But without boxing, Hatton’s life was empty, he missed the buzz of the sport. The depression deepened, the paranoia increased, the drinking went deeper, he turned to drugs. Unsavoury headlines in the News of the World, Hatton was on the brink. Thoughts turned to ending his life. Hatton said:
“Having everything is nothing when depression takes a hold of you.” He is right.
Hatton fell out with his parents, solicitors got involved, the fall out with Graham ended up in the courts. Hatton was down but returned to training to try and ease the mind, and the rumours of a comeback were never far away. In September 2012, Hatton confirmed that he would return to the ring at the age of 34.
Vyacheslav Senchenko a recent world champion, was the first challenge, it looked a tough ask, but Hatton needed to know if he still had it at the top level. There were easier routes to take, that wasn’t the Hatton way.
Hatton thought he had become a laughing stock, he wanted redemption. There were big fights on the horizon. Malignaggi, a world champion once more after beating Senchenko, was mentioned, as were Amir Khan and Kell Brook. But the fight with Senchenko was about much more. The demons were what needed to be defeated. The comeback was part of that fight.
Hatton under the guidance of Bob Shannon, felt good in training, feeling sharp and back to his old self. The four stone plus he had gained in retirement was removed, but the family heartache was still lingering in the background. In many ways, there was uncertainty in the air, had the time away from the ring left Hatton with too much to do. The abuse and excess he put on his body would always tell one day. Would this be that day? A career that had been long and hard, the miles had been clocked, was there any more to give.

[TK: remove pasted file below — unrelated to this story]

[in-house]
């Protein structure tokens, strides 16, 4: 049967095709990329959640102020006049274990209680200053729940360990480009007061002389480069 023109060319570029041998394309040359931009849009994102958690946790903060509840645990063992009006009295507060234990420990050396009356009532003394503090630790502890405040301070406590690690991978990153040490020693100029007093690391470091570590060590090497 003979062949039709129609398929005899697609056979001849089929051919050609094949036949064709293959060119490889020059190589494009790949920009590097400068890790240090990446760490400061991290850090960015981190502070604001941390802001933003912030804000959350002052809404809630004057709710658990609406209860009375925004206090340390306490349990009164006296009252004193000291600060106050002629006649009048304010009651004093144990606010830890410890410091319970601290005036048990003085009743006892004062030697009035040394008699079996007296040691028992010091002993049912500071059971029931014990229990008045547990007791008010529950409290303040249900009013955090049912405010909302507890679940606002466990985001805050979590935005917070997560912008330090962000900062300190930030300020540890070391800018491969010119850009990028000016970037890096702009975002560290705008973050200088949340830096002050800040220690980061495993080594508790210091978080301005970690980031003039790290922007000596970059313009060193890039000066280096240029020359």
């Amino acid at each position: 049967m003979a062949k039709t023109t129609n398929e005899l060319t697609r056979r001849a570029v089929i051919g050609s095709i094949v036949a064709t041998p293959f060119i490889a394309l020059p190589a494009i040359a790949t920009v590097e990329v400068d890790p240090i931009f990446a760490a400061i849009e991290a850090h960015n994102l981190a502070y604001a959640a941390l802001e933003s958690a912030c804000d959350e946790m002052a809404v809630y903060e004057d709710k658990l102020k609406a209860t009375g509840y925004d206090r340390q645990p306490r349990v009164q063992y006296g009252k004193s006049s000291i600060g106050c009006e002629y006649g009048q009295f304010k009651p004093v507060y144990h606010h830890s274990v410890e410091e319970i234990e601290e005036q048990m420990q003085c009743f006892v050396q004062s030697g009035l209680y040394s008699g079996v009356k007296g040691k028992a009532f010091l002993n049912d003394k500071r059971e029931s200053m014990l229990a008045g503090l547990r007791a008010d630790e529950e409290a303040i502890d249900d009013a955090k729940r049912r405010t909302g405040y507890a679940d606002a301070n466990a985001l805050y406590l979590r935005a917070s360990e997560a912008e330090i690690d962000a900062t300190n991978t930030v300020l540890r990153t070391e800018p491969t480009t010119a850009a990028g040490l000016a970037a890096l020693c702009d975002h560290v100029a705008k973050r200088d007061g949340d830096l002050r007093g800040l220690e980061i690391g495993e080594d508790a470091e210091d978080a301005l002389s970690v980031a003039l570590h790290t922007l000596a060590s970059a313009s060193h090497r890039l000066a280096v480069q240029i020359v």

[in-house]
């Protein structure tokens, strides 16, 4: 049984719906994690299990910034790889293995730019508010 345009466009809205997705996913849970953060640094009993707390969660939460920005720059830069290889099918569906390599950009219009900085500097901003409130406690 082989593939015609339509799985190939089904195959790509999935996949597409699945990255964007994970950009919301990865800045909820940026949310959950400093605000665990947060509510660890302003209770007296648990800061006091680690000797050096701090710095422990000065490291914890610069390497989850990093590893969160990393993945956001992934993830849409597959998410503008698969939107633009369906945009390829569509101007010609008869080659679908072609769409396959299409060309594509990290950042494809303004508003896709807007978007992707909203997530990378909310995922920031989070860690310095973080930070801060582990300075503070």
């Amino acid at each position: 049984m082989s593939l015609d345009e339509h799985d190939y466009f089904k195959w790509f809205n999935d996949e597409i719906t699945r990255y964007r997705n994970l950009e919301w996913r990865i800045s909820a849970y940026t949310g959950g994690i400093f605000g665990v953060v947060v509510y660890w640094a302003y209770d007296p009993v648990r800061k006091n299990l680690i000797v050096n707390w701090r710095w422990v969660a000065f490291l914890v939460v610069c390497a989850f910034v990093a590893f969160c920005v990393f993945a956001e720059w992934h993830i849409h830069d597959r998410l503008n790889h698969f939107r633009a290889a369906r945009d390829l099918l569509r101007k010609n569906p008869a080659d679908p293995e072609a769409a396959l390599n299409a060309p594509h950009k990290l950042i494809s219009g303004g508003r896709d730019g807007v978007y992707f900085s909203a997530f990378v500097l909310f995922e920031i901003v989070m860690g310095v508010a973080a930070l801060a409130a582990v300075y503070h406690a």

The old Arena was packed, the fans had welcomed back their hero. If Hatton wanted validation he was still the People’s Champion, he had it. But did the fighter himself, still have it. Senchenko would soon tell us.
Considering the three years plus ring absence and the strength and quality of his opponent, Hatton started well. But this wasn’t vintage Hatton. He was winning, but in the later rounds, it became a struggle to stay in the fight. Everything was off, it just wasn’t there. It just wasn’t the same. Hatton knew better than anybody.
A sickening fight-ending body punch in the 9th round, was the final nail in the boxing career of Ricky Hatton. The inevitable announcement would come soon after. Hatton knew he didn’t belong in the ring anymore. In defeat, he had found peace.
Hatton at one time looked to be on his way to becoming another sad statistic. A fighter who would succumb to a life without boxing. But Hatton has won the biggest fight of his life.
The family wounds have healed, the family split which was a major part of his problems he needed them back in his life. The family are together again, the feud with Graham is over. The old trainer had his own demons to battle, depression was a fight he was also able to win. The two reunited a few years ago. The sport as a whole was happy.
Hatton seems content now, training his own stable of fighters and guiding his son Campbell at the start of his professional career. The former world champion can now look back without anger or too many regrets and appreciate what he achieved. As always we should remember the prime and not the decline. Boxing doesn’t always give us a happy ending, against all odds, Hatton is one such story.